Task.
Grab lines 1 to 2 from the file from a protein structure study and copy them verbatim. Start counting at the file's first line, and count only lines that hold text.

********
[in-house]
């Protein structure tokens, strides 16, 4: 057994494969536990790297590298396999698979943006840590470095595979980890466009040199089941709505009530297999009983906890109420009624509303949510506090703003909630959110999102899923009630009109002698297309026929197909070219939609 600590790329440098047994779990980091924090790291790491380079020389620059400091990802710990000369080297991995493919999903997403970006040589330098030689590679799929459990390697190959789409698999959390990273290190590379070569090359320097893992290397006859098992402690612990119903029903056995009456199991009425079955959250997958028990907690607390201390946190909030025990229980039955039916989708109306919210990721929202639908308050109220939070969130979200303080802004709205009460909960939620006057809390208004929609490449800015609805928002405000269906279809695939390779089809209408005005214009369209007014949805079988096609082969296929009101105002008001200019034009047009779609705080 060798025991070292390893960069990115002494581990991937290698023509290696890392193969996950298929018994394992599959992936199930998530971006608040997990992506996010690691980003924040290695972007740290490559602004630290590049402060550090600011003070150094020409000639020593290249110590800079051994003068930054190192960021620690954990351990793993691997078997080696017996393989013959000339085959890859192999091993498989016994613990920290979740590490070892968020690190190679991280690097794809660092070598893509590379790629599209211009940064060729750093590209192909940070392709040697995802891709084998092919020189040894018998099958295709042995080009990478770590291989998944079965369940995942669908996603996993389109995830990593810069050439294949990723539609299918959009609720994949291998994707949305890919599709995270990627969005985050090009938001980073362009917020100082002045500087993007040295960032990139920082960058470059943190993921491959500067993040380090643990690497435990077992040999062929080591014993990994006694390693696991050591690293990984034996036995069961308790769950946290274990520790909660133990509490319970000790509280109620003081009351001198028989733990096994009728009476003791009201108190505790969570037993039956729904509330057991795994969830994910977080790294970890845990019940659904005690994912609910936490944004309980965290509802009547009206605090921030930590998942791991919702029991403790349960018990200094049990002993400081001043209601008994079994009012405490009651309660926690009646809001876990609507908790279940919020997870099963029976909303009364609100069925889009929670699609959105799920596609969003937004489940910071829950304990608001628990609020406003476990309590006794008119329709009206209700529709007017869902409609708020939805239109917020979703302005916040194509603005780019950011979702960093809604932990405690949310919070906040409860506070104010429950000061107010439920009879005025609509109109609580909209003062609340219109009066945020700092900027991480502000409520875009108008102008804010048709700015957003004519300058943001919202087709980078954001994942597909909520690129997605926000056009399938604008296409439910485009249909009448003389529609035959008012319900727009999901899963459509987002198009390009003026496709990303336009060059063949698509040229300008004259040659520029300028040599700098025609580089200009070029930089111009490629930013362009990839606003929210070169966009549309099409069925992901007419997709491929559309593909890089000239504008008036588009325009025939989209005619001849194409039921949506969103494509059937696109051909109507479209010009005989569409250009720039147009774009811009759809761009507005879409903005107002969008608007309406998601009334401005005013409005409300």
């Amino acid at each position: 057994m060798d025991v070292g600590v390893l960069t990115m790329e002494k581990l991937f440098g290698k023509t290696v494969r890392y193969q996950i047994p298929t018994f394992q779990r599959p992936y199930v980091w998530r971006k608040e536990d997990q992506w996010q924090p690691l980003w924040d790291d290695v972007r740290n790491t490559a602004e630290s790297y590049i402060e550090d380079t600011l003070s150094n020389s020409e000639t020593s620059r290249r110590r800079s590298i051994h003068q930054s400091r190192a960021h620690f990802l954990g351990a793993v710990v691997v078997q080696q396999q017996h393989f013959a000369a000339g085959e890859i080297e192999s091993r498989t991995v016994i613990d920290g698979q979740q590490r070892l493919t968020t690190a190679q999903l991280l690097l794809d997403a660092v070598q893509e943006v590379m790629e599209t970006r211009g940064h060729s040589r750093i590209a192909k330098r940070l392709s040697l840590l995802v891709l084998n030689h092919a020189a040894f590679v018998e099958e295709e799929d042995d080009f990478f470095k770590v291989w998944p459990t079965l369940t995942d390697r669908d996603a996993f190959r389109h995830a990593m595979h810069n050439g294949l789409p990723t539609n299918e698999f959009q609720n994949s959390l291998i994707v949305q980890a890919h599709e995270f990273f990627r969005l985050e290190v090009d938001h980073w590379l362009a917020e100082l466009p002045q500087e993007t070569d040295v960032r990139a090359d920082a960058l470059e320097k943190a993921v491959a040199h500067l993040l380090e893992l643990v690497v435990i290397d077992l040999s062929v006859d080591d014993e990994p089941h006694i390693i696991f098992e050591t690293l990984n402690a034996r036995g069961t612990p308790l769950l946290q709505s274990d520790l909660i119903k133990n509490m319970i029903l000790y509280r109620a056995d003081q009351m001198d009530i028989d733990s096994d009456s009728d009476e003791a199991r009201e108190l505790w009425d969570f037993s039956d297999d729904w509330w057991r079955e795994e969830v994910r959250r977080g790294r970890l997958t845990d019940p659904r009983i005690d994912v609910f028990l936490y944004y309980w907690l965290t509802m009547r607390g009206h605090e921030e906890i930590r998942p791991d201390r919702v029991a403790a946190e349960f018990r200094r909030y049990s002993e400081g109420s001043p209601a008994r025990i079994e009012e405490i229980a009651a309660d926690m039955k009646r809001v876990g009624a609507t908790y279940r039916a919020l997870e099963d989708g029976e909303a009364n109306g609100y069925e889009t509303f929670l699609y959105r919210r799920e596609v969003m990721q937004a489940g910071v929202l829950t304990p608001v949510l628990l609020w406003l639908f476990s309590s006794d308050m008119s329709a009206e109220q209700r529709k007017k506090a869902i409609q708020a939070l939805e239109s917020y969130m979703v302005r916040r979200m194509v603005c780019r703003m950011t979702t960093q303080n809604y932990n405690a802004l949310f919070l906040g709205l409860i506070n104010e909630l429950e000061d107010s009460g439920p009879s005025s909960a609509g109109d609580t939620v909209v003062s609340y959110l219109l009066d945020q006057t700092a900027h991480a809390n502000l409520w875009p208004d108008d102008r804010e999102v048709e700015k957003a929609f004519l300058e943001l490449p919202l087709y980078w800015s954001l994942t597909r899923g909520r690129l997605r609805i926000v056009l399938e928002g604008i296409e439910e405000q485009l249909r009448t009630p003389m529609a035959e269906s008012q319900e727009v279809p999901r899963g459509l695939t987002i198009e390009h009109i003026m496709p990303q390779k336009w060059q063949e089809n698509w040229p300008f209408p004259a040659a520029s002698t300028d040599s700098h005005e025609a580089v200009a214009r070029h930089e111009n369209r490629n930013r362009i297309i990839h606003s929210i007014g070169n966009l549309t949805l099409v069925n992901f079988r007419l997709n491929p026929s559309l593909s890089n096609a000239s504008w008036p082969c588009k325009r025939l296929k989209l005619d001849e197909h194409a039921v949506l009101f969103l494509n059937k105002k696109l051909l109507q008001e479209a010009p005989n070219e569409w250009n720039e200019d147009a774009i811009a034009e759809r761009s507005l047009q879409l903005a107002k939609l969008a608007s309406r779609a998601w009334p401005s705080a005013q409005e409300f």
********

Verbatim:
[in-house]
């Protein structure tokens, strides 16, 4: 057994494969536990790297590298396999698979943006840590470095595979980890466009040199089941709505009530297999009983906890109420009624509303949510506090703003909630959110999102899923009630009109002698297309026929197909070219939609 600590790329440098047994779990980091924090790291790491380079020389620059400091990802710990000369080297991995493919999903997403970006040589330098030689590679799929459990390697190959789409698999959390990273290190590379070569090359320097893992290397006859098992402690612990119903029903056995009456199991009425079955959250997958028990907690607390201390946190909030025990229980039955039916989708109306919210990721929202639908308050109220939070969130979200303080802004709205009460909960939620006057809390208004929609490449800015609805928002405000269906279809695939390779089809209408005005214009369209007014949805079988096609082969296929009101105002008001200019034009047009779609705080 060798025991070292390893960069990115002494581990991937290698023509290696890392193969996950298929018994394992599959992936199930998530971006608040997990992506996010690691980003924040290695972007740290490559602004630290590049402060550090600011003070150094020409000639020593290249110590800079051994003068930054190192960021620690954990351990793993691997078997080696017996393989013959000339085959890859192999091993498989016994613990920290979740590490070892968020690190190679991280690097794809660092070598893509590379790629599209211009940064060729750093590209192909940070392709040697995802891709084998092919020189040894018998099958295709042995080009990478770590291989998944079965369940995942669908996603996993389109995830990593810069050439294949990723539609299918959009609720994949291998994707949305890919599709995270990627969005985050090009938001980073362009917020100082002045500087993007040295960032990139920082960058470059943190993921491959500067993040380090643990690497435990077992040999062929080591014993990994006694390693696991050591690293990984034996036995069961308790769950946290274990520790909660133990509490319970000790509280109620003081009351001198028989733990096994009728009476003791009201108190505790969570037993039956729904509330057991795994969830994910977080790294970890845990019940659904005690994912609910936490944004309980965290509802009547009206605090921030930590998942791991919702029991403790349960018990200094049990002993400081001043209601008994079994009012405490009651309660926690009646809001876990609507908790279940919020997870099963029976909303009364609100069925889009929670699609959105799920596609969003937004489940910071829950304990608001628990609020406003476990309590006794008119329709009206209700529709007017869902409609708020939805239109917020979703302005916040194509603005780019950011979702960093809604932990405690949310919070906040409860506070104010429950000061107010439920009879005025609509109109609580909209003062609340219109009066945020700092900027991480502000409520875009108008102008804010048709700015957003004519300058943001919202087709980078954001994942597909909520690129997605926000056009399938604008296409439910485009249909009448003389529609035959008012319900727009999901899963459509987002198009390009003026496709990303336009060059063949698509040229300008004259040659520029300028040599700098025609580089200009070029930089111009490629930013362009990839606003929210070169966009549309099409069925992901007419997709491929559309593909890089000239504008008036588009325009025939989209005619001849194409039921949506969103494509059937696109051909109507479209010009005989569409250009720039147009774009811009759809761009507005879409903005107002969008608007309406998601009334401005005013409005409300």